We asked WCS MEN to tell us what would get them into class. You might be surprised what they had to say! Teachers and promoters: you’re going to love me – be sure to read to the end.
It’s global phenomenon: most West Coast Swing scenes in the world struggle to attract men to try WCS in the first place, then struggle again to keep them training. How can we increase the involvement and engagement of men in WCS activities?
To gather intel, I submitted a post on the Facebook group, Westie Discussion of Day, asking for MEN to answer only, about what initially motivated them to try WCS and what motivates them (or de-motivates them) to engage in classes/parties/privates/workshops.
The responses were honest, generous, and useful! In fact, this was SO useful, I decided to break it up in to two parts:
Thank you to everyone who contributed. In fact, many men offered suggestions of their own accord, which I also included. I sorted through them all and noticed themes emerging. I could have paraphrased them, but I chose not to because I felt their direct quotes communicated their intention better, allowing readers to get a better understanding of how these men feel.
After each set below, I contribute my two cents, add a few links to relevant articles, and mix in some comments from my resident expert male, Myles, his retired dance teacher dad Ian Munroe, and our veteran Champion friend, Demetre Souliotes.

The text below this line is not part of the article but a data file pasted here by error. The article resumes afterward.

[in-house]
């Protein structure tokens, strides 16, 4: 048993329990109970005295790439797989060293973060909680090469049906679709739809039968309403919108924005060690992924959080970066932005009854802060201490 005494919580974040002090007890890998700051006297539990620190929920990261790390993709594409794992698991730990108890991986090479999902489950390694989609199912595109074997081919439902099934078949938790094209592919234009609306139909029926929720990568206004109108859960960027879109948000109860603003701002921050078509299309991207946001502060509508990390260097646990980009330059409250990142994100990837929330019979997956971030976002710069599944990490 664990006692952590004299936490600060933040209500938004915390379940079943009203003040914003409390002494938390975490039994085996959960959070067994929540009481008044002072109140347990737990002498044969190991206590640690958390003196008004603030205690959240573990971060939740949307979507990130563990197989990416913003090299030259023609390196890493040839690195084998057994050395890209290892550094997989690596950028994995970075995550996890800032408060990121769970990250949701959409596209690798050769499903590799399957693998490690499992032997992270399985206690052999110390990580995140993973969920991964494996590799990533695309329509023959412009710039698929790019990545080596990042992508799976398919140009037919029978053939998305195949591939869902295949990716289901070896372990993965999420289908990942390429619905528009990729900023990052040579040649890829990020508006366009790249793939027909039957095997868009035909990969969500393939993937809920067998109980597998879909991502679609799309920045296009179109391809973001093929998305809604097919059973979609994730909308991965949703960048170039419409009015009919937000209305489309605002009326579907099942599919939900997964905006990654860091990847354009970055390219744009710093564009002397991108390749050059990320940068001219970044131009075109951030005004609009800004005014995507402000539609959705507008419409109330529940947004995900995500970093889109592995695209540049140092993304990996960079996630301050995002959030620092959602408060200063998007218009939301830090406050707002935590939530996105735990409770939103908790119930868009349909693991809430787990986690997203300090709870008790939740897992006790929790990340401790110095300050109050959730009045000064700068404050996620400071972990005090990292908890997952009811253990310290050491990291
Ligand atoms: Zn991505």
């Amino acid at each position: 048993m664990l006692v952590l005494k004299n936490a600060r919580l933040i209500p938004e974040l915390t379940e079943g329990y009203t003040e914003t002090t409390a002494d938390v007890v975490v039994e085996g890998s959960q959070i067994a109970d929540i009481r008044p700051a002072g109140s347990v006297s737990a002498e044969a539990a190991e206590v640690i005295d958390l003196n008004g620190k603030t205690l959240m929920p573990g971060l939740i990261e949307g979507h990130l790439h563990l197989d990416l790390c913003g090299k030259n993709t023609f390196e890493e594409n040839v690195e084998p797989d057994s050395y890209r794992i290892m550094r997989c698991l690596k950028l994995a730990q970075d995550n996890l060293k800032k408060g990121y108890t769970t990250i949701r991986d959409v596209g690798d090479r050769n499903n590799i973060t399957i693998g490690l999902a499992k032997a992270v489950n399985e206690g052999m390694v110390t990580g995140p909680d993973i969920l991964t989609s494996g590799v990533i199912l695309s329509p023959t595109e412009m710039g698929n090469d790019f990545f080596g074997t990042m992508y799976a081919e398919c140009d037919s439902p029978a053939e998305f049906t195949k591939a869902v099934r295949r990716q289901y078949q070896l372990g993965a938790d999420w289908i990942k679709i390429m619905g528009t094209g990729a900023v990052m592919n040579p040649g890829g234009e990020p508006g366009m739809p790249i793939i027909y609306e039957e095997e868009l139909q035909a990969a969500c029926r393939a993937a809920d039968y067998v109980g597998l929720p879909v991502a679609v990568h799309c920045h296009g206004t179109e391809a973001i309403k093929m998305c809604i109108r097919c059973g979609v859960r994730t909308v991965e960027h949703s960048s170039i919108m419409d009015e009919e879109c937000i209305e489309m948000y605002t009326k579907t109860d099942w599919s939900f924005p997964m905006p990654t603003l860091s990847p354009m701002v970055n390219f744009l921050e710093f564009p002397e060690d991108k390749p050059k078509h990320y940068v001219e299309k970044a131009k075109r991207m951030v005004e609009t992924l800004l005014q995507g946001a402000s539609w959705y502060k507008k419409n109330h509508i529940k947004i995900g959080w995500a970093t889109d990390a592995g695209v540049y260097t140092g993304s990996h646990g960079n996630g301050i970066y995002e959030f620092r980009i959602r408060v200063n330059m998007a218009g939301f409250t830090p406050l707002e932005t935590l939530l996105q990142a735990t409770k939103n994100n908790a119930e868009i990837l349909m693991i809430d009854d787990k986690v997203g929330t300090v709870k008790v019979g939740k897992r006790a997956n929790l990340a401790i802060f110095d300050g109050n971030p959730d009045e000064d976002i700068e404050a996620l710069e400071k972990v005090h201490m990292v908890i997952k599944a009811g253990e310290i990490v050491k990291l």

FYI, there’s a TON of suggestions in here that apply to any new dancer, not just the men.
In fact, I’ve also included a cool free bonus resource at the end of this article, that will help answer a lot of your questions about how to market to your community.
Why am I “giving away all these secrets”?
1. The whole dance world would benefit from attracting more dancers. More dancers = bigger community = more abundance for everyone involved!
2. You might not know this about me, but in my pre-dance career as a competitive swimming coach, I was responsible for the recruitment and engagement of all of the swimmers and their families for whatever program, clinic, swim meet, or training camp I wanted them to attend. So I’ve had a lifetime (and training) in marketing sports & leisure.
3. The teachers that we train are in the business of attracting new dancers, so we go above and beyond to support them both in how to do it effectively and efficiently, and in how to use Swing Literacy methods to guarantee they keep coming back and improving consistently.
4. This article is only to vocalize the needs and concerns of male Westies. Yes, solutions are available! If you’d like to know exactly how to creating marketing strategies and programming that serves their needs and concerns, be sure to scroll all the way to the bottom to discover how.
- The roles of leader or follower are irrelevant in this article, as is gender identity. I specifically was interested in men’s responses, but I did not preclude or filter out any responders. I did not specify roles, so responders were free to describe their experience from either role.